Are such stories regarding police interaction with the upper middle and wealthy classes really that uncommon? Is that an example of the unrestrained police treatment delivered outside of east Port of Spain?
“What were young girls and children doing in the protest on Monday and Tuesday?” asks Seetahal. “Should they not have been at school?”
It is certainly a sad sight when children are involved public protest action, particularly of that nature. But might Seetahal not have pointed out that such an occurrence is not limited to Beetham? Should she not also have considered the possibility that the children were some of the hundreds, possibly thousands, who are home at present because their schools are not ready? Or are Beetham youth never affected by the failings of the Education Ministry?
“What is the rate of school drop-outs in that area and why are most of them not seizing the free education opportunities in this country?” she asks. “It is a known fact that one sure way out of poverty is through education and yet with all the stated desire to better themselves, residents of such areas seem not to bother with this option.”
Well, do tell, Ms Seetahal, what is the rate of school drop-outs in Beetham? And how does it compare to other parts of Trinidad and Tobago, particularly the dispossessed areas? Or is the learned lawyer simply trading in speculation?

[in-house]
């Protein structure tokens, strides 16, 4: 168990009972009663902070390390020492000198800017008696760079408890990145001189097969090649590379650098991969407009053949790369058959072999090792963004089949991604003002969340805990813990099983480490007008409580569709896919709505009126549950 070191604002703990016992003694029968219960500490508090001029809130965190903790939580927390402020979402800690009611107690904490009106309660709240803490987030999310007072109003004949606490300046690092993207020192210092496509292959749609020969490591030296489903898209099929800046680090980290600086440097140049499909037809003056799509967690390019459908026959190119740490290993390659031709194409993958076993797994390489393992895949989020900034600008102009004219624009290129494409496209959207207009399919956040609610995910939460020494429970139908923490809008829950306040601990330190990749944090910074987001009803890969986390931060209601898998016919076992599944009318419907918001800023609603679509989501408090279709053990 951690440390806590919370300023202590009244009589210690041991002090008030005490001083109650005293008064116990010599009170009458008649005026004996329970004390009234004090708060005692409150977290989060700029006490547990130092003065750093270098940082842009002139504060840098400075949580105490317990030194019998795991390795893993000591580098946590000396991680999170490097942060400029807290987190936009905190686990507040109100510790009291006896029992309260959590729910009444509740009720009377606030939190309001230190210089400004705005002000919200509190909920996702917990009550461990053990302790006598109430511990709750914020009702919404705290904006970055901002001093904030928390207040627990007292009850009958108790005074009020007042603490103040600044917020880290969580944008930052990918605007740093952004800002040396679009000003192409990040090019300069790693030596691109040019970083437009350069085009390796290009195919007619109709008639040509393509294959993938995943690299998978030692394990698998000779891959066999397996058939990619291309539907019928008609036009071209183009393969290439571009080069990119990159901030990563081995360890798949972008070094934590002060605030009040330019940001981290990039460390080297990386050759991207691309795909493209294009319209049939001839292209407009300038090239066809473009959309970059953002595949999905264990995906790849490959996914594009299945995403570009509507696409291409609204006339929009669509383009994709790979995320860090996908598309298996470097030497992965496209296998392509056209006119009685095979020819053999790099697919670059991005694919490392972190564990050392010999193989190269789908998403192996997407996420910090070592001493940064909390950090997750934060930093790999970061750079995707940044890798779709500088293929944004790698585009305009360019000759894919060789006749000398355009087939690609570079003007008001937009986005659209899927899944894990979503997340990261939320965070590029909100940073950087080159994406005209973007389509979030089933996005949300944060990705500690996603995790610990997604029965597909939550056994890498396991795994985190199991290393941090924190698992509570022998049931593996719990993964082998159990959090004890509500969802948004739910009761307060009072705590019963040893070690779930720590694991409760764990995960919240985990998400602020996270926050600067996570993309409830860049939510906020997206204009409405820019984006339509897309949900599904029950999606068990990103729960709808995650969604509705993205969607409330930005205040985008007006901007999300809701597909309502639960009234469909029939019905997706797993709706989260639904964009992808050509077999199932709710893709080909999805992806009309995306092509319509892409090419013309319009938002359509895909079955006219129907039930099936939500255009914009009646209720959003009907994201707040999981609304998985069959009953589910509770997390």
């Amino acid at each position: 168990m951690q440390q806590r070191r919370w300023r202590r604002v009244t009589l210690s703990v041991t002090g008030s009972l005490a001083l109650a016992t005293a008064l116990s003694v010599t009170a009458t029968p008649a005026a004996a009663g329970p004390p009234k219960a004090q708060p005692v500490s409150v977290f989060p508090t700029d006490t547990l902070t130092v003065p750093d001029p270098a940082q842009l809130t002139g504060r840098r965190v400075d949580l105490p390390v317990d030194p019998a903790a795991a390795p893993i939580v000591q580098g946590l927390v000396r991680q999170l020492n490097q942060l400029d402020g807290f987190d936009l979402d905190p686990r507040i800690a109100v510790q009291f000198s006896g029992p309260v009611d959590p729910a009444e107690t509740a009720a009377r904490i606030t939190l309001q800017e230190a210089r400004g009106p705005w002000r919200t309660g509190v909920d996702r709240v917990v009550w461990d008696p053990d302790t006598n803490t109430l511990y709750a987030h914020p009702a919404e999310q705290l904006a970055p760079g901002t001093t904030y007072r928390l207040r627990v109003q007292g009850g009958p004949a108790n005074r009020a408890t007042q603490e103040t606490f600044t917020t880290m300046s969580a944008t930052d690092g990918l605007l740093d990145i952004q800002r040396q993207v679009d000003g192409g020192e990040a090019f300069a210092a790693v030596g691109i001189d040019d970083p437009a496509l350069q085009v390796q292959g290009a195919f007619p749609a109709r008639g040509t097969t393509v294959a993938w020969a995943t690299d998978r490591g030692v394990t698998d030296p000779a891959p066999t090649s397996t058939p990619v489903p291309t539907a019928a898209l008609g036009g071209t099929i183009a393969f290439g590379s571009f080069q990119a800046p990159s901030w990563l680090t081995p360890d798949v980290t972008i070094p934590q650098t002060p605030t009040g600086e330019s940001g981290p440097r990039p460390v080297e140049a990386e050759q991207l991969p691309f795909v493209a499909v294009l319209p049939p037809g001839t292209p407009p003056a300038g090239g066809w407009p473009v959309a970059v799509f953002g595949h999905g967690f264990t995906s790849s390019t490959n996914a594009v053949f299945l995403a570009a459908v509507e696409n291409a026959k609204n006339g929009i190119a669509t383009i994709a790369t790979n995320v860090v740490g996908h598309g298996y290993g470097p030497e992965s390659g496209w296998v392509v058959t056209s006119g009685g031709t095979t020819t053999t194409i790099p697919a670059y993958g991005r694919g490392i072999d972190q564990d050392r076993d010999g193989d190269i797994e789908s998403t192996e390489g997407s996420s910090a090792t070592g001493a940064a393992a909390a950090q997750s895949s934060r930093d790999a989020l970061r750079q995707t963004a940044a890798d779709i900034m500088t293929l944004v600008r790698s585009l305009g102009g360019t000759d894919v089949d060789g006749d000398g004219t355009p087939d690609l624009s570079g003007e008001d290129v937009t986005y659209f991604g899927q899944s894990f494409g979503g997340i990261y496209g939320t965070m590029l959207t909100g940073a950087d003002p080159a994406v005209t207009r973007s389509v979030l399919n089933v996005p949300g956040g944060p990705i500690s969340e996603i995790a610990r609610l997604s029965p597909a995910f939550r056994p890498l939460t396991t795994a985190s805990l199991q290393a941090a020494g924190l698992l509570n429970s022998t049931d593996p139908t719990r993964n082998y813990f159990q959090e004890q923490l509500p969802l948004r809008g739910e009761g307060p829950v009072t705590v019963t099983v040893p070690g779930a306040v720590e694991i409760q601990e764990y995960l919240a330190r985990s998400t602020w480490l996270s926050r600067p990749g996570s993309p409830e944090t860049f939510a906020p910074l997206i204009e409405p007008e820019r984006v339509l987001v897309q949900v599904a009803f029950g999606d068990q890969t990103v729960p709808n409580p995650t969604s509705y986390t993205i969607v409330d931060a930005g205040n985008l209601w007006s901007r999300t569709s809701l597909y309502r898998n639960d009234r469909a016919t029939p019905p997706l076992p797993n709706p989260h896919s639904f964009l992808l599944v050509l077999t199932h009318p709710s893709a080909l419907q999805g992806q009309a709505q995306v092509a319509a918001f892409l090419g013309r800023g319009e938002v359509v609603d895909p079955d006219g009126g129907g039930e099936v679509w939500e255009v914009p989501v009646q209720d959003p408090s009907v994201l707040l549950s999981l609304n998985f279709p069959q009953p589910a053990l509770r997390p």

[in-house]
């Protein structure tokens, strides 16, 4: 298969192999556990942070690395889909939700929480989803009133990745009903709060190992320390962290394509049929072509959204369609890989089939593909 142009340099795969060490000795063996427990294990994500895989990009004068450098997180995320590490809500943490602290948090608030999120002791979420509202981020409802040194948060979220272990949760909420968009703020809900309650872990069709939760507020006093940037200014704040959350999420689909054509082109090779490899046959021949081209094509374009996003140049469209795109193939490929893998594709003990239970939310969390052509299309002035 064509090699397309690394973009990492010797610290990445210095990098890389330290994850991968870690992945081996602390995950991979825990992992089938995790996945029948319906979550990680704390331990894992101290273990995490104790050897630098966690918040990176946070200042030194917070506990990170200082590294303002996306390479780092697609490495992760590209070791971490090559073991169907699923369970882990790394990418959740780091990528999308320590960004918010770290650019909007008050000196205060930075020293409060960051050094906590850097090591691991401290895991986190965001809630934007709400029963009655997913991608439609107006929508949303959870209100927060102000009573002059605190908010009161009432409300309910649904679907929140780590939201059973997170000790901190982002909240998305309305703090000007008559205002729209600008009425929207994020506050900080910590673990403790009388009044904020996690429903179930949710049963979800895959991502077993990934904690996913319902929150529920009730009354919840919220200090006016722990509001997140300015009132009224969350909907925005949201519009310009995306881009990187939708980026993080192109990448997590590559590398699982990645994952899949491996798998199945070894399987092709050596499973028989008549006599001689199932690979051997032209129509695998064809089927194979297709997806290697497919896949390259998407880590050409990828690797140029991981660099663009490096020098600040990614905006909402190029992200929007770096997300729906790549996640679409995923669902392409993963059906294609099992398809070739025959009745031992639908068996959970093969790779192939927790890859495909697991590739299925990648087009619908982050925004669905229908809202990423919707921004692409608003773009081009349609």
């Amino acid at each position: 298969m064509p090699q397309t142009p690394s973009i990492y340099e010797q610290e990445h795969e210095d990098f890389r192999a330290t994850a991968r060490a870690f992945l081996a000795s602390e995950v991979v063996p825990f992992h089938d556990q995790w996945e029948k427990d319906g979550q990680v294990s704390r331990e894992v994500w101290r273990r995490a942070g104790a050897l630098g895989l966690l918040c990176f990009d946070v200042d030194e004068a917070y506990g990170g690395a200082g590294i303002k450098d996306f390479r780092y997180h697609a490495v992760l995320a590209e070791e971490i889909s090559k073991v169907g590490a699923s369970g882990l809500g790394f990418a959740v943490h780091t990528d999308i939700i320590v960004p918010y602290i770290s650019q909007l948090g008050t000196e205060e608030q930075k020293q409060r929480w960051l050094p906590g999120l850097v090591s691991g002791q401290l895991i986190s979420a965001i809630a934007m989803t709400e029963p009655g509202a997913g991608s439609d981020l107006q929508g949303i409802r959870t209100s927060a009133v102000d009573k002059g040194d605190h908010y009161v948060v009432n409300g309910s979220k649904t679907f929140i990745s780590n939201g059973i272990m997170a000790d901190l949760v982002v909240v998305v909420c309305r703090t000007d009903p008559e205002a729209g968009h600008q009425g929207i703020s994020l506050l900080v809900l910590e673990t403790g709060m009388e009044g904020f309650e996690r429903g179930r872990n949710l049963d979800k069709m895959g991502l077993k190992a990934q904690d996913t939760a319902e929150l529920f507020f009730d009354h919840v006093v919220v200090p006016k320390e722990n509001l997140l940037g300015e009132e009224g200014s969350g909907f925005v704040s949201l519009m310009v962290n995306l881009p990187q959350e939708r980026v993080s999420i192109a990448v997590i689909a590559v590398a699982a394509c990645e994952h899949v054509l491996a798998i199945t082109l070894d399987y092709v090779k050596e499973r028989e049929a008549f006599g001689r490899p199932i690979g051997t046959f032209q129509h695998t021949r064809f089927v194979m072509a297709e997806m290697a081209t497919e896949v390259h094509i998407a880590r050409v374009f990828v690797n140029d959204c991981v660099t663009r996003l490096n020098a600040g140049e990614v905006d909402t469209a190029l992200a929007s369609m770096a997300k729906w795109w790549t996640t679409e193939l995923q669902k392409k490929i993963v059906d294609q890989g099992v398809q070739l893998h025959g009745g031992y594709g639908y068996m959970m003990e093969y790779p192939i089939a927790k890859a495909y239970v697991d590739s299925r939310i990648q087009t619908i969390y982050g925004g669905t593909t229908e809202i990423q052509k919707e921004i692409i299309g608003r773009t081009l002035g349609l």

Seetahal ought to know that corruption, rather than a shortage of ‘O’ levels, is closer linked to poverty and certainly costs Trinidad and Tobago much more than a few dozen smashed windscreens and the odd snatched chain.
“The fact is that for the last two decades the scientific evidence points to young African males as being predominantly involved in violent crime,” she writes. “They predominate in gangs and in the prison population. The majority of gang activity in T&T is concentrated in Port of Spain and its inner areas and nearly half the murders occur in these areas.”
Does Seetahal believe that East Indian males turned their backs on violent crime after the demise of the likes of Dole Chadee and Joey Ramiah? Or have they been forgotten altogether?
And what about the fraud charges hanging over persons involved in the Piarco Airport construction, the DPP’s failed efforts to probe Chaguanas West MP Jack Warner and the multiple reports to the FIU that lead nowhere?
Do young African males really hold a near monopoly on criminal behaviour? Or do they generally lack the expensive lawyers and political connections of the white collared criminals?
But Seetahal is not done with her sermonizing of young African males.
“Instead of calling for sustainable jobs for which they are not qualified,” she ends, “they should require focus on prevention and intervention programmes to keep their youth out of gangs and criminal activity. Then they could talk about undeserved stigmatisation.
“Instead they are proving to be their own worst enemies.”
It is unclear what “sustainable jobs” Seetahal is referring to or why Beetham residents are presumed to be unqualified for them. But neither Reshmi Ramnarine nor Hafizool Mohammed nor any of the other former State appointments with suspicious papers reside, as far as I know, in Beetham Gardens.
Is Beetham its own worst enemy? Quite possibly.
And as a community, as Seetahal notes, it is making a rod for its own back with its thuggery and unlawful behaviour.
But what responsibility do we—the professionals in the media, columnists, politicians, police et al—all have for our less fortunate neighbours? Is Beetham only a problem for the Beetham? Does everyone else simply want them to suffer in silence so as not to disturb our commutes past their community? Seetahal does not say.
There is no disputing that Beetham let itself down this week.
But, arguably, so did the Express’ legal columnist.